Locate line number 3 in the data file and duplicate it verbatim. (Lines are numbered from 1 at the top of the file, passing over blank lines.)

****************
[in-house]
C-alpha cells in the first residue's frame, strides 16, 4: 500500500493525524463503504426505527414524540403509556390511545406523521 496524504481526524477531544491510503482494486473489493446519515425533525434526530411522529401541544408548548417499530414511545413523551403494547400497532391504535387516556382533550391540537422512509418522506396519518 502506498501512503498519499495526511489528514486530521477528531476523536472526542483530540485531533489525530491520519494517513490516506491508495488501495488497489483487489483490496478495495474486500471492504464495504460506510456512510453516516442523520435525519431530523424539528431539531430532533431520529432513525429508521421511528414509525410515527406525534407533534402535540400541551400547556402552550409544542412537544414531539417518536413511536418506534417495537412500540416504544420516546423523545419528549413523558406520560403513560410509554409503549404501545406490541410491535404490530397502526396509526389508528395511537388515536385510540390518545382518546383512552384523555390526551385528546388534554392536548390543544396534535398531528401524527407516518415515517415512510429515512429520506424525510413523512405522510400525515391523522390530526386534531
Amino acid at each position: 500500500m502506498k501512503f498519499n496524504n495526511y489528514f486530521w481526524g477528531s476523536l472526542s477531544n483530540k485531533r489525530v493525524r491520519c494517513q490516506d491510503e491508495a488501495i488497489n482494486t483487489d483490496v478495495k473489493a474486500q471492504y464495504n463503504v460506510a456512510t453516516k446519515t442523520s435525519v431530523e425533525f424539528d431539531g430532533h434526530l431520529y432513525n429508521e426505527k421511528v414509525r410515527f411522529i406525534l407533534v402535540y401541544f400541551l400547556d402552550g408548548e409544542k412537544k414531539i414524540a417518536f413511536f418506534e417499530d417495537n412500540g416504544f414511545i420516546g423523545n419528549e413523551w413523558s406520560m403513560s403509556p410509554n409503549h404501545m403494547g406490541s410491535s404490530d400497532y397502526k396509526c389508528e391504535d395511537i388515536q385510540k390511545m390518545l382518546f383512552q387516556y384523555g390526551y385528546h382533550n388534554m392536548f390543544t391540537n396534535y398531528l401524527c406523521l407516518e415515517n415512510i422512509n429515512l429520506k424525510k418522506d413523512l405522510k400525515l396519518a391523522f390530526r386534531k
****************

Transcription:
Amino acid at each position: 500500500m502506498k501512503f498519499n496524504n495526511y489528514f486530521w481526524g477528531s476523536l472526542s477531544n483530540k485531533r489525530v493525524r491520519c494517513q490516506d491510503e491508495a488501495i488497489n482494486t483487489d483490496v478495495k473489493a474486500q471492504y464495504n463503504v460506510a456512510t453516516k446519515t442523520s435525519v431530523e425533525f424539528d431539531g430532533h434526530l431520529y432513525n429508521e426505527k421511528v414509525r410515527f411522529i406525534l407533534v402535540y401541544f400541551l400547556d402552550g408548548e409544542k412537544k414531539i414524540a417518536f413511536f418506534e417499530d417495537n412500540g416504544f414511545i420516546g423523545n419528549e413523551w413523558s406520560m403513560s403509556p410509554n409503549h404501545m403494547g406490541s410491535s404490530d400497532y397502526k396509526c389508528e391504535d395511537i388515536q385510540k390511545m390518545l382518546f383512552q387516556y384523555g390526551y385528546h382533550n388534554m392536548f390543544t391540537n396534535y398531528l401524527c406523521l407516518e415515517n415512510i422512509n429515512l429520506k424525510k418522506d413523512l405522510k400525515l396519518a391523522f390530526r386534531k